(PYONGYANG, North Korea) — As North Korea prepares to launch its controversial rocket this week, recent satellite images show they are also readying for a third nuclear underground test, according to South Korean media quoting anonymous government officials.
The North is reportedly in the final stages of excavating new tunnels at its Punggye-ri site in Kilju, North Hamgyong province, where they conducted two nuclear tests in 2006 and 2009. U.S. commercial satellite photos show piles of dirt being moved in from other areas starting last month. An underground nuclear test requires massive amounts of dirt to fill up the tunnels.
Experts in Seoul, South Korea, say the nuclear test preparation is a calculated move in case the U.S. does not deliver the food aid it had promised on Feb. 29. Washington and Pyongyang had reached a significant deal then to give 240,000 metric tons of nutritional assistance in return for suspension of North Korea’s nuclear program and missile tests.
“This is their hidden card to make sure they get that,” said Baek Seung-joo, a North Korea specialist at Korea Institute for Defense Analyses.
But North Korea on March 16 announced it will launch a satellite into orbit between April 12 to 16 to commemorate the 100th birth year of its late-founder Kim Il Sung. The U.S. then stated that the planned food assistance would be suspended.
The international community has strongly condemned the launch, saying that what North Koreans call “a satellite for peaceful purposes” is actually a cover for testing a long-range missile as both require similar technology. Experts say the Unha-3 rocket could be a test for missiles far enough to reach the U.S., but the North is not believed to have the technology to mount a nuclear warhead on it yet.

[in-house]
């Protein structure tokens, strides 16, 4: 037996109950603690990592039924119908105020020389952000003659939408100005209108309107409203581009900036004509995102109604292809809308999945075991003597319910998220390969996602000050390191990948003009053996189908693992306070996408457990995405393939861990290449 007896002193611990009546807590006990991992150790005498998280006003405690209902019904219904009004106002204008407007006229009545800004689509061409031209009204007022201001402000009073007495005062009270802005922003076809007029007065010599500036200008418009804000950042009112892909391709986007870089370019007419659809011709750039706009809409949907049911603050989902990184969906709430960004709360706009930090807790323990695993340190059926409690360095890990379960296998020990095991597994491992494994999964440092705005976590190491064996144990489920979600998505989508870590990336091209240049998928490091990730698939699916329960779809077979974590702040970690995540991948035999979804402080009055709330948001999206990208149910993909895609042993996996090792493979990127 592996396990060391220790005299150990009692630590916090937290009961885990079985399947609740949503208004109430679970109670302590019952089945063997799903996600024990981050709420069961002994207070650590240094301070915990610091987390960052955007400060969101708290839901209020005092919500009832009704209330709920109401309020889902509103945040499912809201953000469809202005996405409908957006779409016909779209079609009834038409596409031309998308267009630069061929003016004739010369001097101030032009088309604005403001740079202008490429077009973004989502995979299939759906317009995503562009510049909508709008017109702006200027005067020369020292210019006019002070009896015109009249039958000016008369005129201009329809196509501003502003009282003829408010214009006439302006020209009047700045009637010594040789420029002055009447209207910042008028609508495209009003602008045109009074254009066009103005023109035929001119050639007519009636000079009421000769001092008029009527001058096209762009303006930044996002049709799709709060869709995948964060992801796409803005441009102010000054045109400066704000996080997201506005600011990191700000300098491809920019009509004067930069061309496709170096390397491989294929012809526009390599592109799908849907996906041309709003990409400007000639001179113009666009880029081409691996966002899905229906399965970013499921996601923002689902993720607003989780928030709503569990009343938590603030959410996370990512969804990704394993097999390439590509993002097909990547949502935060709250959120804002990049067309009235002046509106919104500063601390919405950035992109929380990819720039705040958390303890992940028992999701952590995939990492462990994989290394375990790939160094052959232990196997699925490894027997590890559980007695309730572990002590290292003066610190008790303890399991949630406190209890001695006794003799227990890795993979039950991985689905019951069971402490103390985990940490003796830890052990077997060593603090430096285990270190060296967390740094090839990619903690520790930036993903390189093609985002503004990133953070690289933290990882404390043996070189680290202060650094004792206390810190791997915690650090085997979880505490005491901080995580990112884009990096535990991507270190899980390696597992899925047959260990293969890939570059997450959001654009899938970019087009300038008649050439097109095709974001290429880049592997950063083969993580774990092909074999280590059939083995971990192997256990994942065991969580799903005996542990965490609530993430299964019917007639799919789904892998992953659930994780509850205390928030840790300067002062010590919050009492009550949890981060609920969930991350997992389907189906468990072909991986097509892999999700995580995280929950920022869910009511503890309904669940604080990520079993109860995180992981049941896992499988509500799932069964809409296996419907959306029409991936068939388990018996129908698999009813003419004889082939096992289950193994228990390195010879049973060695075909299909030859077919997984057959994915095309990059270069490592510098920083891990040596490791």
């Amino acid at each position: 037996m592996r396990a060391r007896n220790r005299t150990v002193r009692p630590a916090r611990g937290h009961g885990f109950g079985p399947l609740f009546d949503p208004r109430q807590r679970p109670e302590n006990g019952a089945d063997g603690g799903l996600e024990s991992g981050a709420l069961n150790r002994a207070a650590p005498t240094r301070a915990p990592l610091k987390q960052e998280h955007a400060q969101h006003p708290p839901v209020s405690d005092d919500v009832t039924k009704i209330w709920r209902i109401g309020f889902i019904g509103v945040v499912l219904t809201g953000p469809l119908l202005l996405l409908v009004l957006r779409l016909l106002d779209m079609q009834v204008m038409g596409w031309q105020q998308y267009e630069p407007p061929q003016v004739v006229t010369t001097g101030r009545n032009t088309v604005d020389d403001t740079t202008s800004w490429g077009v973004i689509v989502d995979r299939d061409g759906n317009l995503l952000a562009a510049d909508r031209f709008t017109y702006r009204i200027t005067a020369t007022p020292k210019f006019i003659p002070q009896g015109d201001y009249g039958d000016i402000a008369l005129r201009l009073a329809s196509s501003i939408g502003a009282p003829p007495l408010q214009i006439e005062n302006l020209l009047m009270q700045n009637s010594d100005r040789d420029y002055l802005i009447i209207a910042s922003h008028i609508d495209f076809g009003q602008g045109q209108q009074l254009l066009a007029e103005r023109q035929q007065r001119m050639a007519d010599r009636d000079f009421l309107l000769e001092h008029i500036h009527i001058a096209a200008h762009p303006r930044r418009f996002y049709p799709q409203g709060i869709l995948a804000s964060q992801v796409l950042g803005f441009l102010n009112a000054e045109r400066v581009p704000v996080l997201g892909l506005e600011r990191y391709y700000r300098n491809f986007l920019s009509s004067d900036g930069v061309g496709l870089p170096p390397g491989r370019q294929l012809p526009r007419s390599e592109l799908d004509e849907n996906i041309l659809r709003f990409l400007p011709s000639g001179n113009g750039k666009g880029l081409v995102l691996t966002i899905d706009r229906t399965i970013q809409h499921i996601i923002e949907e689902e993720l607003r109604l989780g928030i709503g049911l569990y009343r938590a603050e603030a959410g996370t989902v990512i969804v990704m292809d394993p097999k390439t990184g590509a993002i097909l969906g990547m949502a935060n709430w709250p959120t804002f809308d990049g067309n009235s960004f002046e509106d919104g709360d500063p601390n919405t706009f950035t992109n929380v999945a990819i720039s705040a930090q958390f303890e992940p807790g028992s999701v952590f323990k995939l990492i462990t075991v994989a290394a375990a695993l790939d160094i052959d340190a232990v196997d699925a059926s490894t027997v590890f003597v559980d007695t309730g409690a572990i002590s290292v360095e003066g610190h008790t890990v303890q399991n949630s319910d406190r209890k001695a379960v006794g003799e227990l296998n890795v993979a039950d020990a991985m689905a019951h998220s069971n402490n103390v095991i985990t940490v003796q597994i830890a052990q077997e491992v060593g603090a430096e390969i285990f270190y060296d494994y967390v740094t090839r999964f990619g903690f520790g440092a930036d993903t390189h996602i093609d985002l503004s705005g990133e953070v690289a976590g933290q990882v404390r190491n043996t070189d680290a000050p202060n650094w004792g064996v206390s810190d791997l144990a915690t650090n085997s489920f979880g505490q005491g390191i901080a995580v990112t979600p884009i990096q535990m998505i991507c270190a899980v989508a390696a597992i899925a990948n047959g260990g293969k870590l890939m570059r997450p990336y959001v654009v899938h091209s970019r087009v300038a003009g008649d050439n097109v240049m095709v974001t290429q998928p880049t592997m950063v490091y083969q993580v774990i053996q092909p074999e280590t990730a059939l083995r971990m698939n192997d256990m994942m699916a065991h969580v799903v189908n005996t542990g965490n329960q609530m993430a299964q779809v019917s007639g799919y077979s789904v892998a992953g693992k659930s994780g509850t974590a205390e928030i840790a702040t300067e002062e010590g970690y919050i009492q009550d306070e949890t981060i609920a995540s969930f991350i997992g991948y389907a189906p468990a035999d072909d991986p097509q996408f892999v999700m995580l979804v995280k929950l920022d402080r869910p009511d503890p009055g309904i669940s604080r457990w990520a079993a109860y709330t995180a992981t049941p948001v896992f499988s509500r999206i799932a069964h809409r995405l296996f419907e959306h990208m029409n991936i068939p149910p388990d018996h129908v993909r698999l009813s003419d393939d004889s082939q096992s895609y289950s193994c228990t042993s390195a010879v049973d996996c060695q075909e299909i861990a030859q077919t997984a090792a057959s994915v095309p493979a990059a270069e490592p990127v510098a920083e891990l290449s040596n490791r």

In a rare move, Pyongyang has invited foreign journalists to the Tongchang-ri missile launch pad to witness the rocket taking off.
“They invited to show the world that this is not a breach of the deal with the U.S. since it is a rocket, not a missile weapon. So if Americans won’t give that food aid which they desperately need, they can say you broke the deal, so we are going ahead and testing another nuclear bomb,” said Baek.
Neighboring South Korea and Japan have stated that their militaries are prepared to shoot down the rocket if any parts fall in their territories. North Korea’s Foreign Ministry has threatened that it would consider any attempt to strike the Unha-3 to be a declaration of war.
Copyright 2012 ABC News Radio
Paul Cruickshank and Michael Pearson, CNN